Progress to make Eastern Carver County Schools more inclusive and equitable is in the works.
Recently, District 112 officials hired a professor at the University of Minnesota to perform an audit to help officials understand gaps in its equity work. Staff will also be required to attend a two and half day bootcamp over the summer, in which they will not only learn how to make classrooms more inclusive, but also to self-reflect and address their own implicit biases.
“There’s a process of unlearning that has to occur for school leaders, in order to create space in their heads and be able to relearn how to do things differently,” said Dr. Muhammad Khalifa, who will be heading the audit and training.
Those undergoing the training will be the district's administrative team, including the superintendent's cabinet, principals, assistant principals, deans and district-level managers, according to Celi Haga director of communications and community relations for Eastern Carver County Schools.
The group will “participate in intentional, focused study through the Culturally Responsive School Leadership Institute,” Haga said. “During those two and a half days, the team will build a shared understanding and common foundation to support their individual learning as well as implementation of the district’s equity work and the findings from Dr. Khalifa’s audit. All staff will be engaging in professional development focused on equity throughout the 2019- 20 school year.”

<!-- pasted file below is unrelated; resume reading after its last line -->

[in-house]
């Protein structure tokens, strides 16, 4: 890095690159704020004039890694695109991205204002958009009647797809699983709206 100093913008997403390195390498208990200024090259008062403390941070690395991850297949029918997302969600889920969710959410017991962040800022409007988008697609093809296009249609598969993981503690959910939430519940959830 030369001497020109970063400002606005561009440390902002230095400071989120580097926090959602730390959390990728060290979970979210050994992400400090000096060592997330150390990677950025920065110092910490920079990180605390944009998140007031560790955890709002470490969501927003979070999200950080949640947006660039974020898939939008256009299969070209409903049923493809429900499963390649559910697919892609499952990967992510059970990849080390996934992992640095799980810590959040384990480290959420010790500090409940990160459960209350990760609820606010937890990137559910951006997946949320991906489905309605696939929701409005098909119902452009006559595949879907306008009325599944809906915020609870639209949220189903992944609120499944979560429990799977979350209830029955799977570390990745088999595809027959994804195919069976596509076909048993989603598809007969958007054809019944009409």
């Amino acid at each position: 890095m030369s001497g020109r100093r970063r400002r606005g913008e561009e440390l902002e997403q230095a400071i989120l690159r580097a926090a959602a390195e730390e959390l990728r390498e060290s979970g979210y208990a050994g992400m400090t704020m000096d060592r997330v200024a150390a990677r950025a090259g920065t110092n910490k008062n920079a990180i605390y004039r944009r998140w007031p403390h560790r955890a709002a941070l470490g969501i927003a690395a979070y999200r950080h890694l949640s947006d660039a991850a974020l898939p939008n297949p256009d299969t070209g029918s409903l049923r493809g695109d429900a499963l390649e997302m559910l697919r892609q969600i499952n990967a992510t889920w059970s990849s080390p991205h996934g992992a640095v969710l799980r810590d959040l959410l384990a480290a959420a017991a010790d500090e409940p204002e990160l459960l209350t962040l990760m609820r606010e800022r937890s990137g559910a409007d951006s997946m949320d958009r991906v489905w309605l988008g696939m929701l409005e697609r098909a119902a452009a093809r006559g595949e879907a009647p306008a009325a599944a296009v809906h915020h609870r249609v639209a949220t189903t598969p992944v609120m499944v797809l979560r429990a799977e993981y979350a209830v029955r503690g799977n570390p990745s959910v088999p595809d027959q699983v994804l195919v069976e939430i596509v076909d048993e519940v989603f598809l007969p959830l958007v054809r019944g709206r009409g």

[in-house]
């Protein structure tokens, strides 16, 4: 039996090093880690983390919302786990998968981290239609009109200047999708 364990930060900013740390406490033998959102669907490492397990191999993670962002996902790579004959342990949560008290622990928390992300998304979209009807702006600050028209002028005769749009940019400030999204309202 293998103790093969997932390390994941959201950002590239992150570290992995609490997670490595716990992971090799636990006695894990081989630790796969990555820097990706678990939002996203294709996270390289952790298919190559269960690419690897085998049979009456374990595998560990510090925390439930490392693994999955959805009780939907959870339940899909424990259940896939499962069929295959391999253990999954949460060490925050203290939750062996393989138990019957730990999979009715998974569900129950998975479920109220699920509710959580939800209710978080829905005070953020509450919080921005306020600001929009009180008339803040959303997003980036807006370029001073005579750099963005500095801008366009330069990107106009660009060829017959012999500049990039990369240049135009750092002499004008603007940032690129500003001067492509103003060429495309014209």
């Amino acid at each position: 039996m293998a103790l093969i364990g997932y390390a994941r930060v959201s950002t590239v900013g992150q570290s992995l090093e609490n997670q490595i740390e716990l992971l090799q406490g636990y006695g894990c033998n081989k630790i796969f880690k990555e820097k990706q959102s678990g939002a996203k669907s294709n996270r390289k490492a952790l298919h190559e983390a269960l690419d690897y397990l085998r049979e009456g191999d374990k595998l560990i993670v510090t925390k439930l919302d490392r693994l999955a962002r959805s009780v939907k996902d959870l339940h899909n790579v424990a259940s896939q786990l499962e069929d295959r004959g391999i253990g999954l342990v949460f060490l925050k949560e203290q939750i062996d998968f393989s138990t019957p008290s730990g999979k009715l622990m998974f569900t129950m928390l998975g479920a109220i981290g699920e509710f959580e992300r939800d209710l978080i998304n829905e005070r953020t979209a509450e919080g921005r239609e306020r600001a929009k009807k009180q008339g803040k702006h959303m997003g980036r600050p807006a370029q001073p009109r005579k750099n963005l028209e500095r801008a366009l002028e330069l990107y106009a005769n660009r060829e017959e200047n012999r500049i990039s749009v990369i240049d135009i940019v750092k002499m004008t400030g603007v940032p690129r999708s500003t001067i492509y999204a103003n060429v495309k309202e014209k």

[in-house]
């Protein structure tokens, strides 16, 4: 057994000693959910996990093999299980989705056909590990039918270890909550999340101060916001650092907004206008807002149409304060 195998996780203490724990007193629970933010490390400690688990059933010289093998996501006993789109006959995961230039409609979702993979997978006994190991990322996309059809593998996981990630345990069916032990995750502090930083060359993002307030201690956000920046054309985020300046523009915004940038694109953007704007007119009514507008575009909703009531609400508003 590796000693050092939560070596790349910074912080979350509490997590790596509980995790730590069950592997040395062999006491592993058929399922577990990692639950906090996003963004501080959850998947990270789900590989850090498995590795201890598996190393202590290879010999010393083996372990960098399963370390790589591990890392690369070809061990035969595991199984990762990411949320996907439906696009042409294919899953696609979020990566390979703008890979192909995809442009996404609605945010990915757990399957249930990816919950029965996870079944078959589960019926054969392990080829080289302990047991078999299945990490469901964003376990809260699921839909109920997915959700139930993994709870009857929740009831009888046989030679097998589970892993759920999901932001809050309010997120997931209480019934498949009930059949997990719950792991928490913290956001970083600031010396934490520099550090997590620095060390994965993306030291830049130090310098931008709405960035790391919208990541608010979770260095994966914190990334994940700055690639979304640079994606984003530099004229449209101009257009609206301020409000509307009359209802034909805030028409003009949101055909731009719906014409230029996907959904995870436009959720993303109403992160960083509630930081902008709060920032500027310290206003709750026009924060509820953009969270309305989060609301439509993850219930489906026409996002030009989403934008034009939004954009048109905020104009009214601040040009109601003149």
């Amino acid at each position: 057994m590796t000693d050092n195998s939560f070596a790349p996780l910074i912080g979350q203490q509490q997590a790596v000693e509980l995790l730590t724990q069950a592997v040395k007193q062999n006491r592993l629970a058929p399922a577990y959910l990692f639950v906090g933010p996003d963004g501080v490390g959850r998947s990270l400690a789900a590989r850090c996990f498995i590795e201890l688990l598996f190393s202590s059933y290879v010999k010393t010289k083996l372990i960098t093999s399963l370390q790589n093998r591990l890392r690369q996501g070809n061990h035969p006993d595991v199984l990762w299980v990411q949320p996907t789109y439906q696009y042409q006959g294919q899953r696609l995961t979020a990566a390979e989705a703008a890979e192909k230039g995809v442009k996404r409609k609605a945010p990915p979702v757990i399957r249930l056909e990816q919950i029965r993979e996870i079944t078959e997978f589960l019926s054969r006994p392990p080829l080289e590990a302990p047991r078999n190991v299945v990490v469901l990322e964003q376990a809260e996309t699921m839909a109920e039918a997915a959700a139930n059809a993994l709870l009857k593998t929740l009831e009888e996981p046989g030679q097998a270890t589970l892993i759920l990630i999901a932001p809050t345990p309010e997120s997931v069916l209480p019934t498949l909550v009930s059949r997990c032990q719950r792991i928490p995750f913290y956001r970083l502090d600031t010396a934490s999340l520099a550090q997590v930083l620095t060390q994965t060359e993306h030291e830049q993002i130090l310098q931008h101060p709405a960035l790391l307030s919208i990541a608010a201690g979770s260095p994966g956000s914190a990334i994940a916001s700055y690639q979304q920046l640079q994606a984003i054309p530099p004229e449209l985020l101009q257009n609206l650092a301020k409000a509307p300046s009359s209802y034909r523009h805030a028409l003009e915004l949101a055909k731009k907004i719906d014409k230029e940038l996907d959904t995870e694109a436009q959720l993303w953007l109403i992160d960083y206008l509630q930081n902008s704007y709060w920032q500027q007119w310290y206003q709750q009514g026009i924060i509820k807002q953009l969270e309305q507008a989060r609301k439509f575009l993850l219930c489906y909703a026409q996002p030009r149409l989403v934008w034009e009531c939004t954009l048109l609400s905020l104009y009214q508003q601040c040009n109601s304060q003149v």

As part of the audit, Khalifa will assess trends in the district’s student and staff data, review the district’s policies and perform surveys based on that research.
Still, many residents have voiced that there is more that needs to be done.
Many told their stories of students being bullied for the color of the skin and difficulties getting justice for the fear instilled in their children at the May 20 District 112 School Board meeting.
Some parents said they didn’t feel those targeting their children were reprimanded appropriately and called for a change in policies and leadership. Many specifically demanded Principal Jim Bach be removed from Chaska High School — noting an incident in which African-American students were not allowed to hang up some of their posters commemorating Black History Month, and other racial incidents that have emerged over the past school year.
Several people voiced their support for Bach, amid calls for his resignation, and highlighted his dedication and support to students to the board. They also criticized media coverage of the controversy, advocating that while there needs to be change, students are united in school.
“Is he perfect, of course not, who among us is? But he cares and he is trying” said Cindy Brazil, an employee at Chaska High School. “Can’t we work on uniting instead of dividing? People are talking about destroying a man’s career and taking away his livelihood. Certainly we can find some common ground.”
Later, Tonya Coleman, whose daughter helped make the Black History Month posters addressed the School Board.
“He sets the tone, we are not advocating for anyone to lose their livelihood, but there seems to be more attention paid to his livelihood and his well-being than the well-being of the kids who are being persecuted on a daily basis, who are being asked to prove it,” she said, adding that black students are being asked to prove their Black History month posters were censored.